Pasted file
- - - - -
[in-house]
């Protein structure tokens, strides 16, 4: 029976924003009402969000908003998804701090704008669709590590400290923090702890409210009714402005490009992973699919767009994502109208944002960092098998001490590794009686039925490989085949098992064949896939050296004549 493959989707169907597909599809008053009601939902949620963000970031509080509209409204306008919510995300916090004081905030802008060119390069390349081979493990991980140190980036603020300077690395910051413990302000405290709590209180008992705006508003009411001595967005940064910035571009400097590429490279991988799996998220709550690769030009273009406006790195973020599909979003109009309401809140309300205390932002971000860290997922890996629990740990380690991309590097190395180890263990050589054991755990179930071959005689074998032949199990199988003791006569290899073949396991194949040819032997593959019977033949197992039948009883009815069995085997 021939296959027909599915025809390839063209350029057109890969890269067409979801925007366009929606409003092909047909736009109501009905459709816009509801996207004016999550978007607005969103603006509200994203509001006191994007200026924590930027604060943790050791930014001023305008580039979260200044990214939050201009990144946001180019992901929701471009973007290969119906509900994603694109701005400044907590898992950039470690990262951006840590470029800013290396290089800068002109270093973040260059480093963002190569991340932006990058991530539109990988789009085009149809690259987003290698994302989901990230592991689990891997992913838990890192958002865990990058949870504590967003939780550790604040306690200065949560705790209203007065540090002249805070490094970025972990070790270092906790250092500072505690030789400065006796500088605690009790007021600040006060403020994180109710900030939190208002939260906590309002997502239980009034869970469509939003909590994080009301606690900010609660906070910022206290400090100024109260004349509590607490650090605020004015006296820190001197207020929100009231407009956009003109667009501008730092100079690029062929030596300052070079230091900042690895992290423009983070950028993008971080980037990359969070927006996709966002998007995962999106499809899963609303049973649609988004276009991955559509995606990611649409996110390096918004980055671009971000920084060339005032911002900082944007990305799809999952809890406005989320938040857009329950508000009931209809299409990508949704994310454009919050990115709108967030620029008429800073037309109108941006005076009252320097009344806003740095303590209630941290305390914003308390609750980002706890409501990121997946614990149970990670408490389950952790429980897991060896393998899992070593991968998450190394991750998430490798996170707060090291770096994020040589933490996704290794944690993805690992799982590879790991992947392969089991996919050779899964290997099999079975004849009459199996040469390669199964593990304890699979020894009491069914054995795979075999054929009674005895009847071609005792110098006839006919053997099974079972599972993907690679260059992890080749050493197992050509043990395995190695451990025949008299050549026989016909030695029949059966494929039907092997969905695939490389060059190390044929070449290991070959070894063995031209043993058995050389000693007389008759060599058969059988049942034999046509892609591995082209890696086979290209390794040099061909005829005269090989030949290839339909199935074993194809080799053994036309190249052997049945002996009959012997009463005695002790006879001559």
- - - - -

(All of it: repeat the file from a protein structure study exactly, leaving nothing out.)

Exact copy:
[in-house]
């Protein structure tokens, strides 16, 4: 029976924003009402969000908003998804701090704008669709590590400290923090702890409210009714402005490009992973699919767009994502109208944002960092098998001490590794009686039925490989085949098992064949896939050296004549 493959989707169907597909599809008053009601939902949620963000970031509080509209409204306008919510995300916090004081905030802008060119390069390349081979493990991980140190980036603020300077690395910051413990302000405290709590209180008992705006508003009411001595967005940064910035571009400097590429490279991988799996998220709550690769030009273009406006790195973020599909979003109009309401809140309300205390932002971000860290997922890996629990740990380690991309590097190395180890263990050589054991755990179930071959005689074998032949199990199988003791006569290899073949396991194949040819032997593959019977033949197992039948009883009815069995085997 021939296959027909599915025809390839063209350029057109890969890269067409979801925007366009929606409003092909047909736009109501009905459709816009509801996207004016999550978007607005969103603006509200994203509001006191994007200026924590930027604060943790050791930014001023305008580039979260200044990214939050201009990144946001180019992901929701471009973007290969119906509900994603694109701005400044907590898992950039470690990262951006840590470029800013290396290089800068002109270093973040260059480093963002190569991340932006990058991530539109990988789009085009149809690259987003290698994302989901990230592991689990891997992913838990890192958002865990990058949870504590967003939780550790604040306690200065949560705790209203007065540090002249805070490094970025972990070790270092906790250092500072505690030789400065006796500088605690009790007021600040006060403020994180109710900030939190208002939260906590309002997502239980009034869970469509939003909590994080009301606690900010609660906070910022206290400090100024109260004349509590607490650090605020004015006296820190001197207020929100009231407009956009003109667009501008730092100079690029062929030596300052070079230091900042690895992290423009983070950028993008971080980037990359969070927006996709966002998007995962999106499809899963609303049973649609988004276009991955559509995606990611649409996110390096918004980055671009971000920084060339005032911002900082944007990305799809999952809890406005989320938040857009329950508000009931209809299409990508949704994310454009919050990115709108967030620029008429800073037309109108941006005076009252320097009344806003740095303590209630941290305390914003308390609750980002706890409501990121997946614990149970990670408490389950952790429980897991060896393998899992070593991968998450190394991750998430490798996170707060090291770096994020040589933490996704290794944690993805690992799982590879790991992947392969089991996919050779899964290997099999079975004849009459199996040469390669199964593990304890699979020894009491069914054995795979075999054929009674005895009847071609005792110098006839006919053997099974079972599972993907690679260059992890080749050493197992050509043990395995190695451990025949008299050549026989016909030695029949059966494929039907092997969905695939490389060059190390044929070449290991070959070894063995031209043993058995050389000693007389008759060599058969059988049942034999046509892609591995082209890696086979290209390794040099061909005829005269090989030949290839339909199935074993194809080799053994036309190249052997049945002996009959012997009463005695002790006879001559």